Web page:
So, yesterday a trade happened. I'm not going to talk a whole lot about the #BasketballReasons of the trade (other, than, perhaps to take a 5-minute break laughing myself silly at those of you who actually thought Toronto got better here) because I think Ben Gulker and Devin Digham both do a good job of that here and here. I just want to briefly talk about the economics.
Of these players, Gay has by far the biggest salary, at $16.5m annually with 3 more years. The next biggest, Calderon's, is $10m but he is in his final year. And that is why Memphis and Detroit made out like bandits in this trade, and Toronto got hosed badly.
Let's examine this for a minute. Under the new CBA, maximum contracts for most players after their 4-year rookie contracts run out are (ballpark) $15m annually (and will be even lower in a couple of years, when the 2011/12 rookies, who make a lot less in the new CBA, start looking for extensions). Players who qualify under the Derrick Rose rule can get a little more, approaching $17 million (again, this will lower in a couple years). So, essentially, Gay will be making the quivalent of a max contract player AND a midlevel exception player. Given this, Rudy Gay is not worth anywhere close to his salary; this is true even if you think "those #wagesofwins guys are nuts". It's true simply because a) Gay is not a max player and b) Gay's contract is from the old CBA and thus costs even more than a max player.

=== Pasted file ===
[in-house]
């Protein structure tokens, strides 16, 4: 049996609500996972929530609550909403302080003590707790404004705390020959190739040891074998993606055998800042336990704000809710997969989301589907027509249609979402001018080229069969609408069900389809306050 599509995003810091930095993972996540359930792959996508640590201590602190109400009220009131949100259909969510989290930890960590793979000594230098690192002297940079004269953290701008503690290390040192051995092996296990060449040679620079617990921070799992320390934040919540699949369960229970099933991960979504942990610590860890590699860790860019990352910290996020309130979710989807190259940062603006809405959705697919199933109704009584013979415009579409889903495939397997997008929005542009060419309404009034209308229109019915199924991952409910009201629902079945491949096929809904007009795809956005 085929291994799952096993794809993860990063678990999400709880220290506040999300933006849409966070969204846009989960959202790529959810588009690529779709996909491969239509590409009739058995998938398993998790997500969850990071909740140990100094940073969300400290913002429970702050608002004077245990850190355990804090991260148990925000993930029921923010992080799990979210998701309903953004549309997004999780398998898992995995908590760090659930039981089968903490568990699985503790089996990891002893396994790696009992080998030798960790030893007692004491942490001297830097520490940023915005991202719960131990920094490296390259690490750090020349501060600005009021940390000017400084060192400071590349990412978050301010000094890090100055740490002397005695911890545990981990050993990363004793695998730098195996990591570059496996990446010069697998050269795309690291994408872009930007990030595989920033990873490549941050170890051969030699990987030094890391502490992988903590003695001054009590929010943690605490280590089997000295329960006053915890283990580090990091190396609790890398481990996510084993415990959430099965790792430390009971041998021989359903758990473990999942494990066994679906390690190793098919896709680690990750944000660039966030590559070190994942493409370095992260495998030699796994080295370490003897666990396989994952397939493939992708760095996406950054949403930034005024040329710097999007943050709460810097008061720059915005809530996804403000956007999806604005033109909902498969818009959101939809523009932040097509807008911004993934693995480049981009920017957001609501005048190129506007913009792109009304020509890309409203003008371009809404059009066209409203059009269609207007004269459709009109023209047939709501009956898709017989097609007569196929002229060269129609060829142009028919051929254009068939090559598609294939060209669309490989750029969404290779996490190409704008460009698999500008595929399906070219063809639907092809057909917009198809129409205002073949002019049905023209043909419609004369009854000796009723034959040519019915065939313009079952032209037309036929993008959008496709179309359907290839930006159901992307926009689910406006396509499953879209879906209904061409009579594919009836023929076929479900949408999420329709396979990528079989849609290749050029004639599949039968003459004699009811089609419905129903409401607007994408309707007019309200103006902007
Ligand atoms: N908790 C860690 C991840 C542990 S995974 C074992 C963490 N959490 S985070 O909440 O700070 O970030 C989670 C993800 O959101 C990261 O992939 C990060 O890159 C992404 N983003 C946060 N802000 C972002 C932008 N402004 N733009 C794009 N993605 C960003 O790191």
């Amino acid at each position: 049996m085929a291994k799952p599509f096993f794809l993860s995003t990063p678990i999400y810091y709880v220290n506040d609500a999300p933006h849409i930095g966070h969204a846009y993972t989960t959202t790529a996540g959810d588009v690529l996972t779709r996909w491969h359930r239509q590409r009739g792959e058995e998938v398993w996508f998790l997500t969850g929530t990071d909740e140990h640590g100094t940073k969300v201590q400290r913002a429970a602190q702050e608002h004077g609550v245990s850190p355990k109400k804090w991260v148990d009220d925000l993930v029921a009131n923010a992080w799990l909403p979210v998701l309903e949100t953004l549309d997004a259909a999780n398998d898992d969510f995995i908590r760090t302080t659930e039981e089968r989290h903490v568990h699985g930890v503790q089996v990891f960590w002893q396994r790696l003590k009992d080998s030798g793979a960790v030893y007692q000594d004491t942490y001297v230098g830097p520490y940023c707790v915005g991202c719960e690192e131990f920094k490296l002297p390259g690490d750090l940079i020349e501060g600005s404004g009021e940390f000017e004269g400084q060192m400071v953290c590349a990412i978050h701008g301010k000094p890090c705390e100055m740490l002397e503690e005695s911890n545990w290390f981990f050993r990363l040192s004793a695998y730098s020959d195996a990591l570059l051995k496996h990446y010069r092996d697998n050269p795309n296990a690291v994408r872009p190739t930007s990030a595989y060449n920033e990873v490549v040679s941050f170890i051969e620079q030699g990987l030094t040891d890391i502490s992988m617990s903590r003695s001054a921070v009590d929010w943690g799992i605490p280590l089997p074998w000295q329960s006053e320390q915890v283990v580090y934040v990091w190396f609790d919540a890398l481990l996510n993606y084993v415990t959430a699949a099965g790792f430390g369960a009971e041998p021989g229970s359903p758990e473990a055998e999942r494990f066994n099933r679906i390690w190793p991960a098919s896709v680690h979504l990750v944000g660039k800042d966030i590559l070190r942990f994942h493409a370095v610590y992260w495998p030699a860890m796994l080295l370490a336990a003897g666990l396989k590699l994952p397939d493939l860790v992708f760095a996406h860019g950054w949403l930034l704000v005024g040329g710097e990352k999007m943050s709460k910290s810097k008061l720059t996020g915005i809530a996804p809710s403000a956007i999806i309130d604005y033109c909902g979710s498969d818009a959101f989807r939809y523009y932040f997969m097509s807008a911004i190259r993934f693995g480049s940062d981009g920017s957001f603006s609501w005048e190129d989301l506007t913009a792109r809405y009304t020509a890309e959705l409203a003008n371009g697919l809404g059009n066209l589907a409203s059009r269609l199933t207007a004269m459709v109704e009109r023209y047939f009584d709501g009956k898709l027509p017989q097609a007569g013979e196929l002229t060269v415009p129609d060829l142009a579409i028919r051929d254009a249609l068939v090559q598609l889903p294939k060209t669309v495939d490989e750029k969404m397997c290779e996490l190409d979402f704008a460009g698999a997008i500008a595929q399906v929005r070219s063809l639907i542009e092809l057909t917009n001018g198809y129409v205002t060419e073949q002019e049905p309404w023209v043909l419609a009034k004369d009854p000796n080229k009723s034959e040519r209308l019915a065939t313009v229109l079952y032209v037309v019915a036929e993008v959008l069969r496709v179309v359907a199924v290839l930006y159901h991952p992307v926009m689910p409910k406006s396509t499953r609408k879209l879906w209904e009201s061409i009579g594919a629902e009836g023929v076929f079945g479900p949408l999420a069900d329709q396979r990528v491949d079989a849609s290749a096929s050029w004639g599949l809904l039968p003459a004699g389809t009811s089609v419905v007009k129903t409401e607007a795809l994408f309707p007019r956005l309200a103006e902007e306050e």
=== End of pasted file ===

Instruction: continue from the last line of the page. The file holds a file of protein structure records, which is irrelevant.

Do y'all remember a few months ago when James Harden wanted the max, and the internet was awash with
fools folks asking "Does the earth really resolve around the sun?" "Is James Harden really a max player?" That was the James Harden who in 2011/12 scored 16ppg on a mind-boggling 66% TS% (4th in the NBA). Forget about everything that happened this year, and the fact that Harden is still a relentlessly efficient scoring threat even now that he is the "featured" guy, and just transport yourself to September 2012 and ask yourself if you'd trade then James Harden for then Rudy Gay straight up.
I don't think you would find a GM in the league who'd have made that trade (other than one GM, the one who's giving up Rudy Gay). Will you force me to point out that Gay in his best season didn't shoot as well as Harden in his worst?
Harden, a guy that was universally acknowledged as a star-caliber player, and a player that almost everyone acknowledged was worth more than Gay, had plenty of people doubting that he was worth the max. Meanwhile, most people agreed that Gay's contract was awful; even when the ink was still fresh, many around the NBA were scratching their heads at the price he commanded. The only worse contract in the NBA right now is probably Amare's.
Now, instead of having the horrifically overpaid Gay on the books, Memphis has the moderately overpaid Daye and Prince (it's amazing that Dumars gave out a contract this long to a player this old) and the severely underpaid Ed Davis. The flexibility this gives the team has to be considered a huge win.
Toronto traded two underpaid guys (you can argue about whether you think Calderon is good or not; if you consider that it's an expiring deal, he's a huge value) for a laughably overpaid wing who has spent his entire career underachieving to the potential that everyone thinks he has. They're essentially stuck with $40m-ish in Gay, DeRozan, and Bargnani for the next 3 years. The only bright spot for Colangelo and Casey, whose jobs are now going to suck (seriously who wants the job of trying to win with this roster and contract collection!?), is that both are likely going to get fired before the season is out, and their successors will have to deal with this dreck.
Detroit, on the other hand, traded two average, overpaid wings for a good point guard in the last deal of his contract. That's a huge bargain.
Has anyone checked on Joe Dumars lately? Are we sure he's feeling OK?